Victor Navasky remembers Arthur Schlesinger, Patricia Williams questions the ethics of invasive childcare, Stuart Klawans reviews films from Korea, Ireland and India.
Polling experts say that Bush's numbers are at an all-time low, and that only certain toxic molds have come close to those numbers in the past.
Revelations of Colombian government collusion with paramilitary thugs ought to put the damper on President Bush's Latin American tour.
Remembering an eminent activist historian whose passing has left the public sphere much poorer.
Nothing personal, but Hillary Clinton is a candidate of the past.
After four years of war, complete withdrawal from Iraq is the only way to redeem our nation for the death and destruction it has imposed.
As dangerous as any cornered animal, Dick Cheney now stands revealed as a man of deep corruption.
The case of a severely disabled 9-year-old girl whose parents subjected her to a series of nonessential surgeries raises troubling questions about medical ethics and public policy.
Arthur Schlesinger refused to recognize the boundaries most intellectuals accept.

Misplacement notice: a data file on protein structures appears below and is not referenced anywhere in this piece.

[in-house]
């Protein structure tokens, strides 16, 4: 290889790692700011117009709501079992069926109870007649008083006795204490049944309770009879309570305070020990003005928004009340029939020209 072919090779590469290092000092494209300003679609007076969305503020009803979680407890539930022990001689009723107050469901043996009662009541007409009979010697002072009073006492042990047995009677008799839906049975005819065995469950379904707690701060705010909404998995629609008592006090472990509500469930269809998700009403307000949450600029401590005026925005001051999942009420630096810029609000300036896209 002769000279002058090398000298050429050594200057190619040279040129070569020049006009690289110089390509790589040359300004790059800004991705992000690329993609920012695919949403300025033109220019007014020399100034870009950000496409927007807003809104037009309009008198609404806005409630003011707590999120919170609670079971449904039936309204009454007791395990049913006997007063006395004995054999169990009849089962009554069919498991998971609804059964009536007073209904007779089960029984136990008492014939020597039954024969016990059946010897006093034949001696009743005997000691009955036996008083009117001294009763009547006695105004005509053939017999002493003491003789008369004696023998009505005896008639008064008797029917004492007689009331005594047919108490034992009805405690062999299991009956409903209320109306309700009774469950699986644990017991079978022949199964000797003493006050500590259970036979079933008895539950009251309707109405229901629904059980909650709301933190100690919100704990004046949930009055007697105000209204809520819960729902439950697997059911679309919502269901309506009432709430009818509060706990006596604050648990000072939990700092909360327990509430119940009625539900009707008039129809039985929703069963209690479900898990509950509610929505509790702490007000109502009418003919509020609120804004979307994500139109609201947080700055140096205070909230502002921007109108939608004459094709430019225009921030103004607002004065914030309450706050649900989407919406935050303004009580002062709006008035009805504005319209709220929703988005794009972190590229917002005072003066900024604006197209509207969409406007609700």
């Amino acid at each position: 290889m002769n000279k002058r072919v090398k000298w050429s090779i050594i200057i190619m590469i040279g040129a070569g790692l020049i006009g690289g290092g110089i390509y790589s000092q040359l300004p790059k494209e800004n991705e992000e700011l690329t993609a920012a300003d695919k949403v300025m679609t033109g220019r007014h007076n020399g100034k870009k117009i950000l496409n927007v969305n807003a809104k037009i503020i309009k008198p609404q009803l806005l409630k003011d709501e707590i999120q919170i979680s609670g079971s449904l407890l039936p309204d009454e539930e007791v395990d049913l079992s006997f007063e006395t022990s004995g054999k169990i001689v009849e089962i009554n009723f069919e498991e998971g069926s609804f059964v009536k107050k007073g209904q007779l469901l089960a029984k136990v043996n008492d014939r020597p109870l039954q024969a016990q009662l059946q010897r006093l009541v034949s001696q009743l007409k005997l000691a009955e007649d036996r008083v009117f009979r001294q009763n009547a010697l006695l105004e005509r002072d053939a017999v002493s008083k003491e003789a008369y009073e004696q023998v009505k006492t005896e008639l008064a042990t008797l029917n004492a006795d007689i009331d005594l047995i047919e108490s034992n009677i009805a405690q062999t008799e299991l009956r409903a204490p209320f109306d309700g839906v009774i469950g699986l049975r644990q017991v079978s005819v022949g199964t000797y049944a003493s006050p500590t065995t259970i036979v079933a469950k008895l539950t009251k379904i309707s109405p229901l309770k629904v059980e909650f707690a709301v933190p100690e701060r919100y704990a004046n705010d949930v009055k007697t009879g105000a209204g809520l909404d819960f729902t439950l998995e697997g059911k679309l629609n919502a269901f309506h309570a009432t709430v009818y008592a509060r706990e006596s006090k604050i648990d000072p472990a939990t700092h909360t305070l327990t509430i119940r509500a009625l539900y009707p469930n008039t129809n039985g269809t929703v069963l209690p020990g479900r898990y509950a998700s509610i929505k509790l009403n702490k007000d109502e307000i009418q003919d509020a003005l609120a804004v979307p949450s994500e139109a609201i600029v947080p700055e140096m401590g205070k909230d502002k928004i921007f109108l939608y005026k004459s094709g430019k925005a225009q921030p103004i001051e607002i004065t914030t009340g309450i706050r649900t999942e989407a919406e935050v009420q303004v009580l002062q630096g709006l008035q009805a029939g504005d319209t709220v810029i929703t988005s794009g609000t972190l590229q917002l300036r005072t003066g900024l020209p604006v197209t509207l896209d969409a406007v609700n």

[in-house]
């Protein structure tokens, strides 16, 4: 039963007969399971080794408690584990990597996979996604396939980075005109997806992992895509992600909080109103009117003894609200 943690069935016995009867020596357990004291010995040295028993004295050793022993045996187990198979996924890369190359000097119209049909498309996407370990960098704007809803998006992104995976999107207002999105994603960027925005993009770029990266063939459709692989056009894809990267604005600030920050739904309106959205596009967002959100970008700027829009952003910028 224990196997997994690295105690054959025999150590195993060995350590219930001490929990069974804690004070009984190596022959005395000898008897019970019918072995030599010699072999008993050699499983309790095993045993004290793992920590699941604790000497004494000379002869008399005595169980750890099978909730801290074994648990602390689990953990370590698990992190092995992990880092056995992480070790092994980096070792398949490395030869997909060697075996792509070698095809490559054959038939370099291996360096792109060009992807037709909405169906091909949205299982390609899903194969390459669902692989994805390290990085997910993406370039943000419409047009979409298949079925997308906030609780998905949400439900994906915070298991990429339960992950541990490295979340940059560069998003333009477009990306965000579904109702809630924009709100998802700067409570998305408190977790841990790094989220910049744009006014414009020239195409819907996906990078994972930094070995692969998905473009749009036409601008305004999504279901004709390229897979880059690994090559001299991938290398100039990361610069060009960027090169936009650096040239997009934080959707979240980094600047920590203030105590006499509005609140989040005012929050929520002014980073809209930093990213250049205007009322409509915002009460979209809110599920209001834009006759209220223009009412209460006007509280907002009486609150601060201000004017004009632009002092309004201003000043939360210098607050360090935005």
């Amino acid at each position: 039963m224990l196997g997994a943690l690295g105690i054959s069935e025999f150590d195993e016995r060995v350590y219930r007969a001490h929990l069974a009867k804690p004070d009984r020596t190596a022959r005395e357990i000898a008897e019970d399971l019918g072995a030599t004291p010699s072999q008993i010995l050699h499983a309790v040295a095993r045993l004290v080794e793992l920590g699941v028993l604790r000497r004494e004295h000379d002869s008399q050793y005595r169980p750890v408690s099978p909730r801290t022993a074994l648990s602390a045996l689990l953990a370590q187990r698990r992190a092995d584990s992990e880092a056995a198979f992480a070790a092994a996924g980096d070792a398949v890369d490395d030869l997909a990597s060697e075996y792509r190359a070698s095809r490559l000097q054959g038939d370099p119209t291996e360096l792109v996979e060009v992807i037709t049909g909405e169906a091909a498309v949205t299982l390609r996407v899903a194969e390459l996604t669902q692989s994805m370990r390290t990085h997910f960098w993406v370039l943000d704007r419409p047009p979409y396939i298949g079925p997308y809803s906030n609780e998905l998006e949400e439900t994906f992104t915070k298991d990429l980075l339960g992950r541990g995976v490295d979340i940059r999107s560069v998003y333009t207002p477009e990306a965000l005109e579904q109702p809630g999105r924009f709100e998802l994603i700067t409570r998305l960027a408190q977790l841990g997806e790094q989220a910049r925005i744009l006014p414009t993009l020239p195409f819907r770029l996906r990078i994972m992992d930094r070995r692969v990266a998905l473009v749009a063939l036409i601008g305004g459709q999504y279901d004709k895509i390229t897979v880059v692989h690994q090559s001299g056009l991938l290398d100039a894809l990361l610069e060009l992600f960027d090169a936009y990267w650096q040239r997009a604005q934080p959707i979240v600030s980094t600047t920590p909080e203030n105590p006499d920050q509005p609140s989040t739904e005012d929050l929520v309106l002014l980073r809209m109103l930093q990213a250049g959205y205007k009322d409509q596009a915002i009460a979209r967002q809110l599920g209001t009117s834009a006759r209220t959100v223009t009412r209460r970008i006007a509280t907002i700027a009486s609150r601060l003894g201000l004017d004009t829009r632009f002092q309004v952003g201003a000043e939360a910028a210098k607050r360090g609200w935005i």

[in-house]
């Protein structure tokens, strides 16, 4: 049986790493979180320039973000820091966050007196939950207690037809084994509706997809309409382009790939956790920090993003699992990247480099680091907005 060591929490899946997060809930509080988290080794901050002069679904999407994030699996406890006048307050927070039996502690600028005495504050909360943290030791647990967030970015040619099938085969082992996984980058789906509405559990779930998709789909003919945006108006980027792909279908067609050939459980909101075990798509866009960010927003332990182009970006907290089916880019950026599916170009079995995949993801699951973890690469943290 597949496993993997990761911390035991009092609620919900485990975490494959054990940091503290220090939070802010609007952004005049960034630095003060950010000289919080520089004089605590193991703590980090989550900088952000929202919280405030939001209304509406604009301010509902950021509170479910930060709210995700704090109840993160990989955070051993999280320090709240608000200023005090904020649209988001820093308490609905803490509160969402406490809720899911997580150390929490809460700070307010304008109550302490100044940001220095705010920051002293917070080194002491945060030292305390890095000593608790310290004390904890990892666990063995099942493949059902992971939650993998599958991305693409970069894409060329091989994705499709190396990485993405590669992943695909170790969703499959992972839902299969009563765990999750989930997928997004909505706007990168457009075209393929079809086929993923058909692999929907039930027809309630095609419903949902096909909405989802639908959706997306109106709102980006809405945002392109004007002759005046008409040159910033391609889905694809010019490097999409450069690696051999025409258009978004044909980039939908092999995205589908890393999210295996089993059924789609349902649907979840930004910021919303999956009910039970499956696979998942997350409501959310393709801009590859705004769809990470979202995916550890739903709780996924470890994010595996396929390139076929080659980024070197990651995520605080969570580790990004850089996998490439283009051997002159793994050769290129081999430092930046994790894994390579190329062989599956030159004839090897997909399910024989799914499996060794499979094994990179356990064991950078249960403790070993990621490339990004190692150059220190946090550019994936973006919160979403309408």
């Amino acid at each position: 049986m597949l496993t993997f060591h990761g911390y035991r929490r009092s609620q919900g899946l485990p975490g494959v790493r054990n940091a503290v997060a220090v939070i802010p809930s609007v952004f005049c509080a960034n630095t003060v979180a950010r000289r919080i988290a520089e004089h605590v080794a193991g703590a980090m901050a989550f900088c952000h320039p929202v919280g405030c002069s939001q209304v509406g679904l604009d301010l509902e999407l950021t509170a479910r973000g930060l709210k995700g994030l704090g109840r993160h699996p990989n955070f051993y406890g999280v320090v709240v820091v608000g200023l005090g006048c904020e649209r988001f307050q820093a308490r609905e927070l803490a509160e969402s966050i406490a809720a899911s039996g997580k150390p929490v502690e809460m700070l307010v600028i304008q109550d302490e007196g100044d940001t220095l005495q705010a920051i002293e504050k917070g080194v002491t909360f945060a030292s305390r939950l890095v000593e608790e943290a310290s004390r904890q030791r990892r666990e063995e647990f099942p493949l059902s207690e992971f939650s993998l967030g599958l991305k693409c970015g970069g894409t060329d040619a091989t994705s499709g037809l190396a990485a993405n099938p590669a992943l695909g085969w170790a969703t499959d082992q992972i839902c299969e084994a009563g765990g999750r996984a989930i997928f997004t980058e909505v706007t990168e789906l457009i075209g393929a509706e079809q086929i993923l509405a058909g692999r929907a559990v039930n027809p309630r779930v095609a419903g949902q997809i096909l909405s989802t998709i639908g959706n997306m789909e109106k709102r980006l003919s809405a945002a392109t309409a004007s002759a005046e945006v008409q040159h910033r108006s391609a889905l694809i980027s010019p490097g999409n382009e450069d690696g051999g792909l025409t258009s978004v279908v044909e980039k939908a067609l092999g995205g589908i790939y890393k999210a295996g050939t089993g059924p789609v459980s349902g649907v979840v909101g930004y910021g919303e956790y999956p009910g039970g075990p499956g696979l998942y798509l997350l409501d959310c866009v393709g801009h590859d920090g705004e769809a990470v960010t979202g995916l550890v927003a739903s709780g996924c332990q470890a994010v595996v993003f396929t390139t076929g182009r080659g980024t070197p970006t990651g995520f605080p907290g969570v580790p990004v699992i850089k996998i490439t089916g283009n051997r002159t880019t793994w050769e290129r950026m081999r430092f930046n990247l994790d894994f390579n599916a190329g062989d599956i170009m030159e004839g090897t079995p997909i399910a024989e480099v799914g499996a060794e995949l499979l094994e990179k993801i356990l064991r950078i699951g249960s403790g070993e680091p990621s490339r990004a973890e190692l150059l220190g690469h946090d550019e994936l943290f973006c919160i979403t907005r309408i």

What a long, strange trip it's going to be.
Mourning a slain young mother in New Orleans, the only way to dignify her death is to try to create real justice here.
As America embarks on the longest, most costly presidential race in history, Russ Feingold is asking Congress to apply the brakes.
Did the Pentagon's biggest Iraq contractor violate military policy
by hiring Blackwater and other private military companies?
The US Supreme Court should look back on its most regrettable and most courageous decisions.
Judges' ability to discriminate against expert witnesses has ended up empowering large corporations.
Bush needs to acknowledge how little Colombia and Guatemala are doing to combat cocaine trafficking to the United States.
Cutbacks and a penchant for profits and happy news hid the plight of wounded soldiers.
A medical breakthrough has provoked opposition from conservatives, consumer advocates and antivaccine groups.
Reviews of The Host, The Wind That Shakes the Barley and The Namesake.
Two new books show how perceptions of India have been shaped and distorted by rhapsodic portrayals of its business elite.